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Zalman Reserator XT

Zalman Reserator XT

Manufacturer: Zalman
UK Price (as reviewed): £269.00 (inc. VAT) @ QuietPC
US Price (as reviewed): $487.60 (ex. Tax)

Introduction

Watercooling has long been featured now and again on bit-tech. Regardless of the ineviable and thoroughly encouraged crazy mod projects we've seen, bit has covered kits from Alphacool, Corsair, Gigabyte and Cooler Master. We've even put together a Watercooling 101 article to get you in the mood.

Zalman has been producing Reserator products for a number of years, starting with the Reserator 1 which spawned several revisions around the central tube of aluminium theme to improve performance and compatibility before the Reserator 2 arrived with a whole new more compact design.

Arguably not as popular as the Reserator 1, the Reserator 2 has finally been superseded by the Reserator XT. Now, the XT is a hefty investment at nearly £270, especially when a good air cooler will set you back anywhere between £20-40. The question is though, can you have silence as well as awesome cooling or should watercooling be reserved for those looking for the ultimate performance only?

Let's find out...

Zalman Reserator XT

CPU Socket Support: AMD AM2 / 940 / 939 / 754, Intel LGA775
Weight (Reserator XT): 7kg
Size: 76mm x 436mm x 369mm
Weight (CPU Water Block): 160g
Size: 63mm x 63mm x 40mm

Box Contents

  • Reserator XT
  • CPU Water Block (ZM-WB5)
  • Anti-Corrosion Coolant (ZM-G300)
  • 4m clear 8mm ID PVC tubing
  • I/O PCI Bracket
  • Degassing Tube
  • DC Power cable
  • Jumper cable
  • Four Tube Clamps
Zalman Reserator XT Zalman Reserator XT

The packaging is solid and the Reserator is held in by expanded polystyrene so it should arrive in one piece. In the box you get everything you need to get rolling along, except for a second set of Quick Coupling plugs for the PVC tube to the waterblock but these can be stolen from the degassing tube instead.

The manual is short but it sufficiently details the installation procedure, as well as all the possible combinations of waterblock installs, given that Zalman also makes a northbridge and several GPU waterblocks too. The provided propylene glycol anti corrosion "coolant" is just 250ml worth, however it states that it all needs to be used if you plan to fill the reservoir entirely with a litre of distilled water. Since propylene glycol has a lower specific heat capacity than water, you only want to use just enough to avoid corrosion but not so much that it inhibits the performance. We found that just half the bottle was more than sufficient to give the water a silky texture (and colour it sufficiently), leaving the other half for next time/year when you come to flush the system and start afresh.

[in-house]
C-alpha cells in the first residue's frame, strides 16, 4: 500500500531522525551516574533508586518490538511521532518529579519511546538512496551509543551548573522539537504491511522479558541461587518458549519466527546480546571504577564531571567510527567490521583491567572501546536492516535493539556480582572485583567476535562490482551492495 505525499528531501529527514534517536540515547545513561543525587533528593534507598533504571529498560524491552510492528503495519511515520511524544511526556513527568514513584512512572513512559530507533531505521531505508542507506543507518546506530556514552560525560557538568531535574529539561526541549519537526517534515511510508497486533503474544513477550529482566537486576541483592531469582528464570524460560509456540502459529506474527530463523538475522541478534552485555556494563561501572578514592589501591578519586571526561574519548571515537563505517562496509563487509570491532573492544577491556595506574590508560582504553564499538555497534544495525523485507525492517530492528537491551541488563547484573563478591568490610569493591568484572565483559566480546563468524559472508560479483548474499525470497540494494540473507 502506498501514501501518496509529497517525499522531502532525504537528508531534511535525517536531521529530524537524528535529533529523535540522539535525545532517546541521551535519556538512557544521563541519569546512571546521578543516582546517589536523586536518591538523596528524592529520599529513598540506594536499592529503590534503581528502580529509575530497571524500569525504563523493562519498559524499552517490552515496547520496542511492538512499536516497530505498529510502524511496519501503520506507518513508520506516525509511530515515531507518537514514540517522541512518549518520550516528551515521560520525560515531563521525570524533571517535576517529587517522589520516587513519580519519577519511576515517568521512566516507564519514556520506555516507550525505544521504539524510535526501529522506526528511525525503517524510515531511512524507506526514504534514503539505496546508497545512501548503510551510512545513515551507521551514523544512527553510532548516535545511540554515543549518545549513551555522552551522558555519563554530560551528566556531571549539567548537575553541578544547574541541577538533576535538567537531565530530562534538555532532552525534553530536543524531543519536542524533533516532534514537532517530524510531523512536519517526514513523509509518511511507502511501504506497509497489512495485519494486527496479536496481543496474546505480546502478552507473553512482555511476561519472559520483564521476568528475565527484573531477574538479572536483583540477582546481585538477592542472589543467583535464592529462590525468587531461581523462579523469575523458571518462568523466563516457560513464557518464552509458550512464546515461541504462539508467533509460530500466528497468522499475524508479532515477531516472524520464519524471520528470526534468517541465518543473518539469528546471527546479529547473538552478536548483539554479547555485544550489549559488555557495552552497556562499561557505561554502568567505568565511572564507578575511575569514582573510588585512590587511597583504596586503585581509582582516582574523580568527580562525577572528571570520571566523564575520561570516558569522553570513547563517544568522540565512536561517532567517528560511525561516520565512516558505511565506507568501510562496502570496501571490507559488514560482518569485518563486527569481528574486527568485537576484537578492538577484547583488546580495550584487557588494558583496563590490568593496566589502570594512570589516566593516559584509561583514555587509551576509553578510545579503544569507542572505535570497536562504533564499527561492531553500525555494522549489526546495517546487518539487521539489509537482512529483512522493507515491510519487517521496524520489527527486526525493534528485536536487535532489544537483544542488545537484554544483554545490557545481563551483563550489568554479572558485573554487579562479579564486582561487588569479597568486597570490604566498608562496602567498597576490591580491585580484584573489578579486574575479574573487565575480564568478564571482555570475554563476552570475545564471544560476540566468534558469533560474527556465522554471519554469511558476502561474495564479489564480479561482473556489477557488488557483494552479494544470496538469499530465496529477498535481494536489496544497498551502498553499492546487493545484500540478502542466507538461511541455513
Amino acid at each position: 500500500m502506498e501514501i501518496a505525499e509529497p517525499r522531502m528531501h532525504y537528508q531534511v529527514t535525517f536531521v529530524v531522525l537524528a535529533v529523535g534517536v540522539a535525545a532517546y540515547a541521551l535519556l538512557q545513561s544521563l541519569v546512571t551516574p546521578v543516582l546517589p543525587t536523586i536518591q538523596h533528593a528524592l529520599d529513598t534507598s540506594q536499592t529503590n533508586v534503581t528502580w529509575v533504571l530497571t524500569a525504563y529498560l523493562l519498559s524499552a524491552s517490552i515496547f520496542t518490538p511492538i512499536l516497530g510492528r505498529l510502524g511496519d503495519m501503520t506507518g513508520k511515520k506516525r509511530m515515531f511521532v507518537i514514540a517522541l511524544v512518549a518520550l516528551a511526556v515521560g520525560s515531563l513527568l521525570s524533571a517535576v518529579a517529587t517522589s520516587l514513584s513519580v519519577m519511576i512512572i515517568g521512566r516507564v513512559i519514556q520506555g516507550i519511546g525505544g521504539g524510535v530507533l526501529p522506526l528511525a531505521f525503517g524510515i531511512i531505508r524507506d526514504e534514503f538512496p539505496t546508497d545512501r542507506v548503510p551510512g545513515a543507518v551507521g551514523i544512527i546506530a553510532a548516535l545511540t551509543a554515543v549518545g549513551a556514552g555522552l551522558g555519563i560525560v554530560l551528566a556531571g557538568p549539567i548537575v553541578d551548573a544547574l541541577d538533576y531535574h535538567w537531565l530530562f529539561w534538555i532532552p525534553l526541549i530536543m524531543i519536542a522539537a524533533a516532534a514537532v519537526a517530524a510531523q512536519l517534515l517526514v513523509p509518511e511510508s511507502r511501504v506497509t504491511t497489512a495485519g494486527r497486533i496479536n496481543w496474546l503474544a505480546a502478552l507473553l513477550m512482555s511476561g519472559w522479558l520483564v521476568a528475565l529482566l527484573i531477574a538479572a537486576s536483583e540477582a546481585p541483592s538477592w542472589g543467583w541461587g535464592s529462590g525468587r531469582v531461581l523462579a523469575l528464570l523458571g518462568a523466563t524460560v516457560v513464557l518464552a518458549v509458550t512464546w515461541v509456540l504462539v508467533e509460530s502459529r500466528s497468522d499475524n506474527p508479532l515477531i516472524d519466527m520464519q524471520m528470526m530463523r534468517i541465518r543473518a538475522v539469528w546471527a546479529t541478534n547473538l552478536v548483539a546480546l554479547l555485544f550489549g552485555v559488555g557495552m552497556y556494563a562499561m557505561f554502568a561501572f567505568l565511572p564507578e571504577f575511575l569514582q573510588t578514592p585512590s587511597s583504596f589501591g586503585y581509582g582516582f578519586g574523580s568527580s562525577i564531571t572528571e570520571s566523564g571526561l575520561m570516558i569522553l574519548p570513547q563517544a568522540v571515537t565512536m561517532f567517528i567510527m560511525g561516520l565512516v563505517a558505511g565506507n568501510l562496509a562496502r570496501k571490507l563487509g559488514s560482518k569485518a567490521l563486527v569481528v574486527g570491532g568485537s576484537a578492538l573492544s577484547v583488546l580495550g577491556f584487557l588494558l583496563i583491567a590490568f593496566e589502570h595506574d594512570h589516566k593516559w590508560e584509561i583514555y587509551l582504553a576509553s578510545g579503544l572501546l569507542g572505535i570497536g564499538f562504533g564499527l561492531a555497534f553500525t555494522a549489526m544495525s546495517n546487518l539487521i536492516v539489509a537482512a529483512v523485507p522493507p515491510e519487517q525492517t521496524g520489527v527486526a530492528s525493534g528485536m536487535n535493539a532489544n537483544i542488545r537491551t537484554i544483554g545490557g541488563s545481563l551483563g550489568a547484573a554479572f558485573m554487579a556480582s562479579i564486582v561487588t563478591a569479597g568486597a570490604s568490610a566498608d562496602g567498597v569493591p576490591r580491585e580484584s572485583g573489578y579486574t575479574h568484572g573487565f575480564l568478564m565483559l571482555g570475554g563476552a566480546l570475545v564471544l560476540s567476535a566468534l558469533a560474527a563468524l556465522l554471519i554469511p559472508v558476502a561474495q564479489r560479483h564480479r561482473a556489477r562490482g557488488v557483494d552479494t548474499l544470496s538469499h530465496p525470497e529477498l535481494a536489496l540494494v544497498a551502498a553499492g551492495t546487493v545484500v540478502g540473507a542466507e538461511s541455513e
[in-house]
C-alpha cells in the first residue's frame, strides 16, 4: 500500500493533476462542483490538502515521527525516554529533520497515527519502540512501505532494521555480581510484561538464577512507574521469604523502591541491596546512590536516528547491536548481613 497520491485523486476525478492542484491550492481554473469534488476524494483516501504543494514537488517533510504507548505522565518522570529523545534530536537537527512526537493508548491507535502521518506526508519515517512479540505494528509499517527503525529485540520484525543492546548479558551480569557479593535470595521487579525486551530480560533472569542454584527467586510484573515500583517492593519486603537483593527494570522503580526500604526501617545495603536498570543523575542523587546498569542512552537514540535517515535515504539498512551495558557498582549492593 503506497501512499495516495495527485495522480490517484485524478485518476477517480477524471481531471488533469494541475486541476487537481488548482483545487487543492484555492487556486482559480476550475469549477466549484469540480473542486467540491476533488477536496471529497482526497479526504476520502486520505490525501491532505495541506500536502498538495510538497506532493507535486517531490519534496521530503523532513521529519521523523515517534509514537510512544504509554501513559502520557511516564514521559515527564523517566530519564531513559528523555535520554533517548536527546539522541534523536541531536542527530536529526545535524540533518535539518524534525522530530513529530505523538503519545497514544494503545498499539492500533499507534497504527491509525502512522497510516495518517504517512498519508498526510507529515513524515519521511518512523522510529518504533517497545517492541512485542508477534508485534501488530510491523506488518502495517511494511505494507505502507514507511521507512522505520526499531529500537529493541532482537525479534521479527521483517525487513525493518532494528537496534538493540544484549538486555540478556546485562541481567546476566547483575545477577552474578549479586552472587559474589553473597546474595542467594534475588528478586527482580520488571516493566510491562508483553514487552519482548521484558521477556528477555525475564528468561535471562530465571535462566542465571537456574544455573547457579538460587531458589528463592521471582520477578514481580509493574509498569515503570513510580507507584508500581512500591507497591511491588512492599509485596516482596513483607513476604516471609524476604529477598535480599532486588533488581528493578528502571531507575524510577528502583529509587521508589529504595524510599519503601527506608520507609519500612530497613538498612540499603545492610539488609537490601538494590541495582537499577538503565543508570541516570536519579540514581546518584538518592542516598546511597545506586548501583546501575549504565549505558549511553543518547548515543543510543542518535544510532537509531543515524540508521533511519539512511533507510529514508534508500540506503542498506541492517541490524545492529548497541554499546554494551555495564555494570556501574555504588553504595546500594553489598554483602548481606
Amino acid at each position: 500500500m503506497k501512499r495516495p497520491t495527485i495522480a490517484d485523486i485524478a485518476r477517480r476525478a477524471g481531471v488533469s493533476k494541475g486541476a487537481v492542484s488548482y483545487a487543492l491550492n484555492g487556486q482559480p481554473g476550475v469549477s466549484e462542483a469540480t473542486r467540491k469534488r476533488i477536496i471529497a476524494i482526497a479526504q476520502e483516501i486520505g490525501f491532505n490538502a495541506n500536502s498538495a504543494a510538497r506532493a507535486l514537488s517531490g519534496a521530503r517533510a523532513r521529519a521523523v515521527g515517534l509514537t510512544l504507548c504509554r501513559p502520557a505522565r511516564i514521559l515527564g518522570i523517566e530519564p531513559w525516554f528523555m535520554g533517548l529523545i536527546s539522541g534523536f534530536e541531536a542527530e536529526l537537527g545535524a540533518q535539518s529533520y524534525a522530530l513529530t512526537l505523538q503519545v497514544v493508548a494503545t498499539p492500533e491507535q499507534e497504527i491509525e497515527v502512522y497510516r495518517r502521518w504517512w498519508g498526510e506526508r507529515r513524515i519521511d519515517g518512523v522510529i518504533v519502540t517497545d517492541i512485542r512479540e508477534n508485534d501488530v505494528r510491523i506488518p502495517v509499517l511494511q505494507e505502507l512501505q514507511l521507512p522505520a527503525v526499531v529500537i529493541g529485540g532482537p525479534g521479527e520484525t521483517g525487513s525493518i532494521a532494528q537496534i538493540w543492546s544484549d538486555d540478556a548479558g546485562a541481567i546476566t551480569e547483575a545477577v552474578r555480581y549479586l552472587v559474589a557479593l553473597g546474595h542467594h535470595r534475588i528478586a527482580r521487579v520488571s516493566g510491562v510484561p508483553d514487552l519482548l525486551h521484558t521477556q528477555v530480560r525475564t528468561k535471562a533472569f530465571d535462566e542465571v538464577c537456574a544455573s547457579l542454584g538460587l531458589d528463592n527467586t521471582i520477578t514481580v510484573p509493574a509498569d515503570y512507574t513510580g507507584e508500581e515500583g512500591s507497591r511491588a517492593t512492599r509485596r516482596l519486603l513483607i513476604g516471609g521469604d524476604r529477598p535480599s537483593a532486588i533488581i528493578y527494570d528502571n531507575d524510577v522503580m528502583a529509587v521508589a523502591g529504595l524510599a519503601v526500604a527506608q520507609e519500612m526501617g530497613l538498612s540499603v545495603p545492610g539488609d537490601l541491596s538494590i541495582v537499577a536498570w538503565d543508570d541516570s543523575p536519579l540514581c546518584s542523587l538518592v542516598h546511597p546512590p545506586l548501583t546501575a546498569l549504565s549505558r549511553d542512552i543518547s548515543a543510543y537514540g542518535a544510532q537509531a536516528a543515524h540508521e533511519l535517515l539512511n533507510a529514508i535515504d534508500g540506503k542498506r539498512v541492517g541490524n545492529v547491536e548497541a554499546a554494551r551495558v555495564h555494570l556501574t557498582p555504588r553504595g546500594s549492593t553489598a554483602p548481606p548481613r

Remember using distilled water, not tap water, is important for the long term survival of the internal components - you can usually pick it up at some petrol stations or vehicle maintenance stores because it's predominantly used for car radiators.

Zalman Reserator XT Zalman Reserator XT

The thin tubing fits well, but the clips are very difficult to use because of the small metal prongs which you need to use to open them are so small, it digs into sensitive pinkies.

When you pull the jumper cable there’s a moment of “what the hell??” and it’s not until you install the system that you realise its value: to get the air out and water circulating you don’t want to power your CPU with the waterblock “dry”, so “jump starting” the PSU by shorting the green and any black wire on the ATX cable with just the Reserator XT plugged in will get the waterflowing ready before the system is properly powered.